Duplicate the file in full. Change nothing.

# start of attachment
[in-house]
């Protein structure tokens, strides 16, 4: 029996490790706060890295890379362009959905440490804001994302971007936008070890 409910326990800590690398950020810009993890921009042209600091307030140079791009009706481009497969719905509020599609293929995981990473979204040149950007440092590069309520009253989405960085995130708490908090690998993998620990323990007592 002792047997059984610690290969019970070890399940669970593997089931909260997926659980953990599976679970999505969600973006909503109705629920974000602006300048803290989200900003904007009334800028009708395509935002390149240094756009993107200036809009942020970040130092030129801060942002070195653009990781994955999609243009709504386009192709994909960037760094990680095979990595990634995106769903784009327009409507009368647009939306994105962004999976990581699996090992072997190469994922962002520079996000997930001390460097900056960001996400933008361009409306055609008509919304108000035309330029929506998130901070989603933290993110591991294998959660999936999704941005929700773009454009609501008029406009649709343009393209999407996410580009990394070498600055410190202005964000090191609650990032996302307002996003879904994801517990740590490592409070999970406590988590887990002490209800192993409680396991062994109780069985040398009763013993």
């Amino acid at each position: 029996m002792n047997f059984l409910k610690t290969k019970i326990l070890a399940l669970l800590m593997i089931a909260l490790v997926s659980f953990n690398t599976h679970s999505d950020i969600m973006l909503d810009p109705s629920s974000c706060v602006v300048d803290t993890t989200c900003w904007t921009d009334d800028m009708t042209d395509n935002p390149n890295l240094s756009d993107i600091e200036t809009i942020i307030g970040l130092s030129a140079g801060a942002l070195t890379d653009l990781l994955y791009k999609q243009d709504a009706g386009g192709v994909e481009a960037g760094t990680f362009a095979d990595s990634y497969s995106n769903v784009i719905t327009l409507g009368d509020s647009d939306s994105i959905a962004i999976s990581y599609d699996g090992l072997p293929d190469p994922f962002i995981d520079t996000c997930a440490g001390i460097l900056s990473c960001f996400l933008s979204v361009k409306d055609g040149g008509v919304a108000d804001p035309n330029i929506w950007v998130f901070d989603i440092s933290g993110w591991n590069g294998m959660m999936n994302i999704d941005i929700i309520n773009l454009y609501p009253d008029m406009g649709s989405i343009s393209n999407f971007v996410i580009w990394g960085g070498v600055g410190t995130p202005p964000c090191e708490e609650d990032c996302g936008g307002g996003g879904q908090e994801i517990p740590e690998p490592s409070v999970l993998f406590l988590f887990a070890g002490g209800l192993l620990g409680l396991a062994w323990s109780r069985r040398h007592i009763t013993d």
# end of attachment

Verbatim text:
[in-house]
């Protein structure tokens, strides 16, 4: 029996490790706060890295890379362009959905440490804001994302971007936008070890 409910326990800590690398950020810009993890921009042209600091307030140079791009009706481009497969719905509020599609293929995981990473979204040149950007440092590069309520009253989405960085995130708490908090690998993998620990323990007592 002792047997059984610690290969019970070890399940669970593997089931909260997926659980953990599976679970999505969600973006909503109705629920974000602006300048803290989200900003904007009334800028009708395509935002390149240094756009993107200036809009942020970040130092030129801060942002070195653009990781994955999609243009709504386009192709994909960037760094990680095979990595990634995106769903784009327009409507009368647009939306994105962004999976990581699996090992072997190469994922962002520079996000997930001390460097900056960001996400933008361009409306055609008509919304108000035309330029929506998130901070989603933290993110591991294998959660999936999704941005929700773009454009609501008029406009649709343009393209999407996410580009990394070498600055410190202005964000090191609650990032996302307002996003879904994801517990740590490592409070999970406590988590887990002490209800192993409680396991062994109780069985040398009763013993």
């Amino acid at each position: 029996m002792n047997f059984l409910k610690t290969k019970i326990l070890a399940l669970l800590m593997i089931a909260l490790v997926s659980f953990n690398t599976h679970s999505d950020i969600m973006l909503d810009p109705s629920s974000c706060v602006v300048d803290t993890t989200c900003w904007t921009d009334d800028m009708t042209d395509n935002p390149n890295l240094s756009d993107i600091e200036t809009i942020i307030g970040l130092s030129a140079g801060a942002l070195t890379d653009l990781l994955y791009k999609q243009d709504a009706g386009g192709v994909e481009a960037g760094t990680f362009a095979d990595s990634y497969s995106n769903v784009i719905t327009l409507g009368d509020s647009d939306s994105i959905a962004i999976s990581y599609d699996g090992l072997p293929d190469p994922f962002i995981d520079t996000c997930a440490g001390i460097l900056s990473c960001f996400l933008s979204v361009k409306d055609g040149g008509v919304a108000d804001p035309n330029i929506w950007v998130f901070d989603i440092s933290g993110w591991n590069g294998m959660m999936n994302i999704d941005i929700i309520n773009l454009y609501p009253d008029m406009g649709s989405i343009s393209n999407f971007v996410i580009w990394g960085g070498v600055g410190t995130p202005p964000c090191e708490e609650d990032c996302g936008g307002g996003g879904q908090e994801i517990p740590e690998p490592s409070v999970l993998f406590l988590f887990a070890g002490g209800l192993l620990g409680l396991a062994w323990s109780r069985r040398h007592i009763t013993d």